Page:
Dispatching the Cavaliers was a boon for the Celtics — even with the drama and doubt



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BOSTON — Despite how it’ll look in the ledger, the Boston Celtics had a harder-than-anticipated time getting past the Cleveland Cavaliers in the Eastern Conference semifinals.

Yes, the Celtics wrapped it up in a tidy five games, culminating in a 113-98 victory Wednesday night at TD Garden. Five games! But even then — geez, even then — the undermanned Cavs played the role of unwelcome house guests with such aplomb that this game was still a game in the fourth quarter. Without Donovan Mitchell (left calf), without Jarrett Allen (right rib), without Caris LeVert (left knee), the Cavs, who in the words of Celtics coach Joe Mazzulla were “fighting for their lives,” got to within 3 points of Boston early in the fourth.

That’s when it all could have fallen apart for the Celtics. That’s when the Cavs could have pulled off another upset, as they did in Game 2. That’s when all the talk over the next two days would have been about the Celtics’ seeming inability to win home playoff games.

None of that happened or will happen. Instead, the Celtics put away the game, and thus the series and Cleveland’s season, with a 13-2 run, including back-to-back 3-pointers by Al Horford and Derrick White. But it took all night for that run to materialize. The way 22-year-old Evan Mobley (33 points) was playing for the Cavs, things were indeed, shall we say, interesting.

But if you’re a Celtics fan, here’s an uplifting observation: So what if Cleveland made it interesting? Put another way, the Cavs might have done the Celtics an enormous favor. Perhaps your take is that the Celtics made it tough on themselves in this series — remember that 118-94 blowout loss to the Cavs in Game 2? — or maybe your take is that despite a valiant effort from Cleveland, it still turned out as a five-game free pass to the Eastern Conference finals. But beyond the obvious (they’re in the Eastern Conference finals) this series was a boon for the Celtics on two important levels.

One, they were champions of depth at a time when Kristaps Porziņģis is still recovering from the calf strain that knocked him out of the opening-round Miami Heat series. As Mazzulla rotated different players in and out to help offset Porziņģis’ absence, it’s worth noting that the series began with Luke Kornet coming up big in Game 1 with 10 rebounds in a little over 21 minutes, and it ended with Horford, who turns 38 on June 3, logging just under 35 minutes, scoring 22 points and collecting 15 rebounds. As a side note, what a night for Horford family history: Al had his father, former NBAer Tito, sitting floor side, and then Al walked into the postgame interview room with his young son.

But the Cavaliers pushed the Celtics. They challenged the Celtics. They did all that despite being shown the door in those five games.

“You have to give Cleveland credit,” Horford said. “They were depleted, and they just did not quit. They really pushed us.”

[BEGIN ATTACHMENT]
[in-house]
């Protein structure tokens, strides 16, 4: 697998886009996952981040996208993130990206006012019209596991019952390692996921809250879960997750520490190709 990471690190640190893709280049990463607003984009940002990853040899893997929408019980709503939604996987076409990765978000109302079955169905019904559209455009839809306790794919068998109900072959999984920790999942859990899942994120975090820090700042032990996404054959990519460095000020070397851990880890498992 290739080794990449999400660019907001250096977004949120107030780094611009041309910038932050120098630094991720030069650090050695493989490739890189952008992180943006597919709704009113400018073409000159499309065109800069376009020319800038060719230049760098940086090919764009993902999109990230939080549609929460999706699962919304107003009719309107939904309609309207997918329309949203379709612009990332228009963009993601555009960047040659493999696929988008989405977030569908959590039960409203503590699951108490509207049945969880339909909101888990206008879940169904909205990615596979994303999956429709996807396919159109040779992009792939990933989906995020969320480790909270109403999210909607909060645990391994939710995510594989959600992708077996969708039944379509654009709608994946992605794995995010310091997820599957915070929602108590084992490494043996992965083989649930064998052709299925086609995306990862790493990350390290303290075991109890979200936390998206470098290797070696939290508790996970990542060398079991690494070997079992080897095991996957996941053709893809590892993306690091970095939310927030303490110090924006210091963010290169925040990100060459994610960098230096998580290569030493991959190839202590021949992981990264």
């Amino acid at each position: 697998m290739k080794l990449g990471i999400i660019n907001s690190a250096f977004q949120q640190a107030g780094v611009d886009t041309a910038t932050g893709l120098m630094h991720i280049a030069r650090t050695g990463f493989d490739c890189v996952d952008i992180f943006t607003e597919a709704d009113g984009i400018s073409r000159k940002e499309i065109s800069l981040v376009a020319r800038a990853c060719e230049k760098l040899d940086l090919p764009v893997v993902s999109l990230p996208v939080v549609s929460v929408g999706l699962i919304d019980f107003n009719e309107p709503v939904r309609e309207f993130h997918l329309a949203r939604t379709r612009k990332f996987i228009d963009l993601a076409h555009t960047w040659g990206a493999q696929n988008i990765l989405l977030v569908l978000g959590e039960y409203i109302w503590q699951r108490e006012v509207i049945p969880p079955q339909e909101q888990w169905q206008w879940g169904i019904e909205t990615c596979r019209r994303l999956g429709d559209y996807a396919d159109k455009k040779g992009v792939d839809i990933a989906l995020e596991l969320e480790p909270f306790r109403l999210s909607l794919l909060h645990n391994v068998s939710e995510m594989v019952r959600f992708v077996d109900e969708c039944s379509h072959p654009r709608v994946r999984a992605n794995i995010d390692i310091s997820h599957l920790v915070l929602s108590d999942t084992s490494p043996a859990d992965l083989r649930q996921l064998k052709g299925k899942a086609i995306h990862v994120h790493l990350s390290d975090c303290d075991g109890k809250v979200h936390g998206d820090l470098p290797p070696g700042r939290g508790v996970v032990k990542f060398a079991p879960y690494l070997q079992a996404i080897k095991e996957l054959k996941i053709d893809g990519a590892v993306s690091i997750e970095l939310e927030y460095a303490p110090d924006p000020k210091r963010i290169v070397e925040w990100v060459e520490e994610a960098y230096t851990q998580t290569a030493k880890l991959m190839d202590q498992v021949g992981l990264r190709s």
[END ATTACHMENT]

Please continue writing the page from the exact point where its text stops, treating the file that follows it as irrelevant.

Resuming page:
You also have to give Horford credit. Jayson Tatum volunteered to do that.

“There was one play in particular, when he saved the ball out of bounds in the last two minutes of the second quarter,” Tatum said. “It gave us that extra possession and pumped the crowd up, pumped the team up.”

The crowd needed pumping up. It’s safe to roll it out there that it was a suspicious, edgy house for Game 5, the crowd a loud bunch but not otherworldly so. Why? Start here: The Celtics had already lost two home playoff games this postseason, one against Miami, and one against the Cavs. It also didn’t help that the Celtics’ sluggish start dulled the roar. It’s not like everyone came to see Mobley.

Were the Celtics, for lack of another way to put it, tight?

“Not internally,” Tatum said. “We talked about it before the game and at halftime. Joe said however long it takes, that’s how long it’s going to take. We didn’t come out with the expectation we were going to win the game in the first quarter or by halftime. For 48 minutes, we kept reaching. Play the game to the end and we’ll figure it out.”

And then the fourth quarter arrived, by which time the Celtics had figured it out. The 13-2 run seemed to come out of nowhere, beginning with a Jrue Holiday turnaround jumper and ending with a Tatum pull-up. After that, it was all one long ovation.

No, this group of Celtics has yet to win a championship. And that used to be the hope. Now, with Holiday and a hopefully soon-to-return Porziņģis added to the mix, what was once a hope has now become an expectation. This will be the Celtics’ third straight trip to the Eastern Conference finals, and given the way things ended last year and the year before that, it isn’t enough.

But Tatum pointed out “how we responded after Game 2, going into Cleveland in a pretty good environment and winning two road games,” as a good sign.

He’s right. And the Celtics are exactly where they’re supposed to be. They got past Cleveland in five, even if Game 2 was a clunker and parts of games 4 and 5 scared everyone.

For all the drama, for all the doubts, for all the hiccups, this was precisely the kind of series the Celtics needed.

“Closeout games are tough,” Mazzulla said. “It’s a level of stress, anxiety, desperation. … At the end of the day, you gotta keep going … you just gotta play. I thought the guys focused on the task at hand.”

The task at hand was ending Cleveland’s season. Mission accomplished.

(Photo of Jayson Tatum: Adam Glanzman / Getty Images)





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